Over the next few days, European Union leaders will meet to discuss potential sanctions against Turkey based on Ankara’s aggressive energy claims against EU members Greece and Cyprus. Conflicting interests within the EU itself will likely preclude the bloc from actually imposing sanctions. But at the core of the recent crisis between Greece and Turkey lies a dangerous ideological model—not a mere dispute over energy resources. In the West, media outlets are mischaracterizing the true source of disruption in the Eastern Mediterranean. Although Turkey recalled its seismic research vessel Oruc Reis to the port of Antalya, this crisis is far from over—and now extends beyond Athens and Ankara. To be sure, Turkey’s Pan-Islamist, Neo-Ottoman ideology is the primary reason the Eastern Mediterranean now looks increasingly more like the South China Sea.
By Dr. Jake Sotiriadis and Dr. Marwa Maziad
SOURCE: THE NATIONAL INTEREST
This reality should hardly come as a surprise, as the warning signs of regional disruption have been lying in plain sight. By ignoring ideological futures, Western media and governments alike have missed key signals and emerging trends that foreshadowed the present disruption. Over the past decade and a half, Turkey has sought to revive a classical, civilizational model of the Ottoman Empire’s legacy, underpinned by an embrace of political Islam.
Through an alliance with Qatar and the Muslim Brotherhood, Ankara has openly promoted its Pan-Islamic brand, financing the construction of mosques across the globe and supporting mercenary Jihadists—in Syria, Libya, the Horn of Africa and the Sahel region of West Africa. The recent conversion of Istanbul’s iconic Hagia Sophia (once the Eastern Christian world’s largest cathedral and a UNESCO heritage site) into a mosque is the coup de grace.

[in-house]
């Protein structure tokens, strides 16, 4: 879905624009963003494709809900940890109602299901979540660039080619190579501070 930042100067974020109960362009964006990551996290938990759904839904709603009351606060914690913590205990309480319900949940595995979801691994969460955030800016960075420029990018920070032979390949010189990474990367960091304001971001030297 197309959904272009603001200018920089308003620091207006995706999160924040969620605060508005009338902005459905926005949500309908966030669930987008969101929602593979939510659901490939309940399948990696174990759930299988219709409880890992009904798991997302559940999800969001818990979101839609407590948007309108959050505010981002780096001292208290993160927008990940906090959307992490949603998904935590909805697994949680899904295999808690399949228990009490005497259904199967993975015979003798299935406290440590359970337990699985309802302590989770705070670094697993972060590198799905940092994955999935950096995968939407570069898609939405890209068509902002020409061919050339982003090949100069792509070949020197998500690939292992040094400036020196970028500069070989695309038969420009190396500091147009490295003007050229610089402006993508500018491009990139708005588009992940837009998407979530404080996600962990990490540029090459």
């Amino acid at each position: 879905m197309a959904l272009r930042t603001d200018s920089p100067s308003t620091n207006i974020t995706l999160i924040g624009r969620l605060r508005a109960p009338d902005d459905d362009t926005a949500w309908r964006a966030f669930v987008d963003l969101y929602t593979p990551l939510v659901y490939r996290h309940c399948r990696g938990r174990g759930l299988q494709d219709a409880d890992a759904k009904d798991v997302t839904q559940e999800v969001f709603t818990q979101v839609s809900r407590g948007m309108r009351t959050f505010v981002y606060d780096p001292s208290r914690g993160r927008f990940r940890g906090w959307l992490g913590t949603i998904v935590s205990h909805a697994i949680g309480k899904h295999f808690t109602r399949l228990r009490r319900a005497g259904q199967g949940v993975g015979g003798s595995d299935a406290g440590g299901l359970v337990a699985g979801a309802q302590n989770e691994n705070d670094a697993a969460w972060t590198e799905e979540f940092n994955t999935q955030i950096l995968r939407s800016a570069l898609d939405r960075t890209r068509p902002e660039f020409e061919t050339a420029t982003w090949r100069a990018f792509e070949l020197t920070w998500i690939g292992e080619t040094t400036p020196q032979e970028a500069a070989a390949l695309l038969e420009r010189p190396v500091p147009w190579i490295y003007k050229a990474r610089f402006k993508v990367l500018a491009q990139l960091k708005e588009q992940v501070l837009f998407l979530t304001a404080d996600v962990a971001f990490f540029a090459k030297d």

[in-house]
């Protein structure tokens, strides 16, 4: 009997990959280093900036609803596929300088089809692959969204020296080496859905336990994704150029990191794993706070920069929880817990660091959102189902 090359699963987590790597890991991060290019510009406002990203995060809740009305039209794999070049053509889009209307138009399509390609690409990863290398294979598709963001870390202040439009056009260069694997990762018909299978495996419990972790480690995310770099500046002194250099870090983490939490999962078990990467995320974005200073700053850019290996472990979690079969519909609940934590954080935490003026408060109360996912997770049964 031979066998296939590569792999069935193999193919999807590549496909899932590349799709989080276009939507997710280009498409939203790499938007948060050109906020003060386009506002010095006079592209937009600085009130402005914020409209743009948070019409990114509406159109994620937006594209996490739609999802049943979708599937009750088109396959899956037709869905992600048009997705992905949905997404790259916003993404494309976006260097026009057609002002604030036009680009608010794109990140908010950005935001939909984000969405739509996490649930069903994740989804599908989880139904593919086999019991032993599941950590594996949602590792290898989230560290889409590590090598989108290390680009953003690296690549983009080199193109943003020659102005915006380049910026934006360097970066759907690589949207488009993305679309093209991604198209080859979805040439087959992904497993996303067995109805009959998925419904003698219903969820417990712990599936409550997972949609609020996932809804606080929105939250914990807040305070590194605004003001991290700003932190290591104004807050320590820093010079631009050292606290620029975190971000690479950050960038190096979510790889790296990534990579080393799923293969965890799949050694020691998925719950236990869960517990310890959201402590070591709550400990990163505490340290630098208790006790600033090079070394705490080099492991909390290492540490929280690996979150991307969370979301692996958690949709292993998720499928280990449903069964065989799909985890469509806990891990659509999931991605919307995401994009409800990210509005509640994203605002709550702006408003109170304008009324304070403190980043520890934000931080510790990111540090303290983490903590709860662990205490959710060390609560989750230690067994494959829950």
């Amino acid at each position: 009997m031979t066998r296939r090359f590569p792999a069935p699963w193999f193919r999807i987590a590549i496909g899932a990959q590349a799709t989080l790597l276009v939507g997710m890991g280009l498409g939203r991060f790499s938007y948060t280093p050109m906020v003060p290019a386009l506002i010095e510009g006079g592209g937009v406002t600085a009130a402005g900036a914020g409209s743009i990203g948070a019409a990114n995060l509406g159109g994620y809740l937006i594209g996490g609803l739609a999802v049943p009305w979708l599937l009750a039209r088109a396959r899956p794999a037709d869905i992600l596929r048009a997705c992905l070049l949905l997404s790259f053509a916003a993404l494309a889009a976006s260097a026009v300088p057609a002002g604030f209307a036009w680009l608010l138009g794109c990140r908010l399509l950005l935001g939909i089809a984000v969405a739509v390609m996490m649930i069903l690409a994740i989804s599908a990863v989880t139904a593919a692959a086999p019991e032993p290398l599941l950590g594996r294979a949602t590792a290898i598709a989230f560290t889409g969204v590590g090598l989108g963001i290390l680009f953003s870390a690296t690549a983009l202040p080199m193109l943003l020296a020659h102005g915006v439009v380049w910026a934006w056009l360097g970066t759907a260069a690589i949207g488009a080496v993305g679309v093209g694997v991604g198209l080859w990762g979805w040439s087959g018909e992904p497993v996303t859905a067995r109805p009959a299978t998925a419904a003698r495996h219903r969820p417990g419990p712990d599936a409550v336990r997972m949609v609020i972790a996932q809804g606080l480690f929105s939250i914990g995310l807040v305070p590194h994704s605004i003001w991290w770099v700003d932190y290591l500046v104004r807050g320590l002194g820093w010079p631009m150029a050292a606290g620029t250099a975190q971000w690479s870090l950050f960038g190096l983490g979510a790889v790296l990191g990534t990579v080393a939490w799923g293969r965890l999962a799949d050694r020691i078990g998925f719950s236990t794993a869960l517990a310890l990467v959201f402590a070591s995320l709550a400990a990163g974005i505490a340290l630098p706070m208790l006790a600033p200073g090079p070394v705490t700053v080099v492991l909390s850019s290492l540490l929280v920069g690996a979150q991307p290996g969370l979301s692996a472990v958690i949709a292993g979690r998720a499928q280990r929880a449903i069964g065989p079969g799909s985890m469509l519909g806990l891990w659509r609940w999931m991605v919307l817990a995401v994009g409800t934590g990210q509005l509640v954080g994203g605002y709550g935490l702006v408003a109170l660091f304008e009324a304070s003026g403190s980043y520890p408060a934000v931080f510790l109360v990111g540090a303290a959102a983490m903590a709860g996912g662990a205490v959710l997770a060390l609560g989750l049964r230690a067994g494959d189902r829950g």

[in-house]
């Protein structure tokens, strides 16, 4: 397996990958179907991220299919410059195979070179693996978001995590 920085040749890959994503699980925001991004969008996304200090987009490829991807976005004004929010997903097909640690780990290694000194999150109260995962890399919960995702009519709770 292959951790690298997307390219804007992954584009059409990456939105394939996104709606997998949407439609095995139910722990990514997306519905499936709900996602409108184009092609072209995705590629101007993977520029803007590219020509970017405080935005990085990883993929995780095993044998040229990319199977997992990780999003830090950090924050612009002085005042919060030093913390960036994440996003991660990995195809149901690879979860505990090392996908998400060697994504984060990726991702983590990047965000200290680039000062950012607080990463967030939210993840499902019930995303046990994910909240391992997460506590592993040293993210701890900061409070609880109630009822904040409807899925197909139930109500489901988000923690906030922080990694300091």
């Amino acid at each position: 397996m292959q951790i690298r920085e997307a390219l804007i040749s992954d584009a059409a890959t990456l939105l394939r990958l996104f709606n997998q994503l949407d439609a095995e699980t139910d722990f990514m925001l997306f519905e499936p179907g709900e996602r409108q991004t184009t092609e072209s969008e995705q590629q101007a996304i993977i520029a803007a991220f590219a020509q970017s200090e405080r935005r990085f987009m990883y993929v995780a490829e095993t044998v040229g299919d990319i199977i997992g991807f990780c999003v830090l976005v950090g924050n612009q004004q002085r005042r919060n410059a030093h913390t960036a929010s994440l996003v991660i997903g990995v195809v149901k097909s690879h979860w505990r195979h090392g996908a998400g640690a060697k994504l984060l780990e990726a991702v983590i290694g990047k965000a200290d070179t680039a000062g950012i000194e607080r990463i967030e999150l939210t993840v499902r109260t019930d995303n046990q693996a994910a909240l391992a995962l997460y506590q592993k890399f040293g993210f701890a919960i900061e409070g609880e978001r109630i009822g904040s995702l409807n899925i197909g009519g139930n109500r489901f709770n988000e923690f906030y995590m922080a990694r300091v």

This ideological model is a catalyst for Turkey’s flagrant revisionism, which now threatens the integrity of the NATO alliance and regional stability. President Erdoğan openly questions the Treaty of Lausanne (the 1923 agreement that sets the boundaries of modern Turkey) implying that Mustafa Kemal Ataturk made undue territorial concessions. Erdoğan has complained that Turkey “gave away” islands to Greece and flouted a 1920 plan that includes Turkish territorial claims to northern Syria, northern Iraq, Armenia, parts of Georgia, and even Iran.
The prevailing (and overly simplistic) narrative in much of the Western media focuses on the continuation of traditional, historical rivalries. Here, one comes away with the impression that two archrivals, Greece and Turkey, are simply rehashing their age-old disputes. But according to German newspaper Die Welt, President Erdoğan allegedly asked his generals to “provoke a war with Greece by sinking a Greek ship or downing a Greek fighter jet.” While complicated geopolitical dynamics are at play, the current crisis highlights the connection between Turkey’s dangerous ideological model and the true costs of its aggressive policy actions.
Ironically, Turkey’s heavy-handed approach and volatile foreign policy have aligned Ankara against every major regional player. The consequences are taking the form of a new regional power competition in the Eastern Mediterranean, the Middle East, and North Africa. Two emerging alliance networks underscore this new rivalry: 1) The Turkey—Qatar pan-Islamist alliance; and 2) the Egypt, United Arab Emirates, Saudi Arabia, Bahrain, statist militarized-secularizing pact (also known as the Arab Quartet).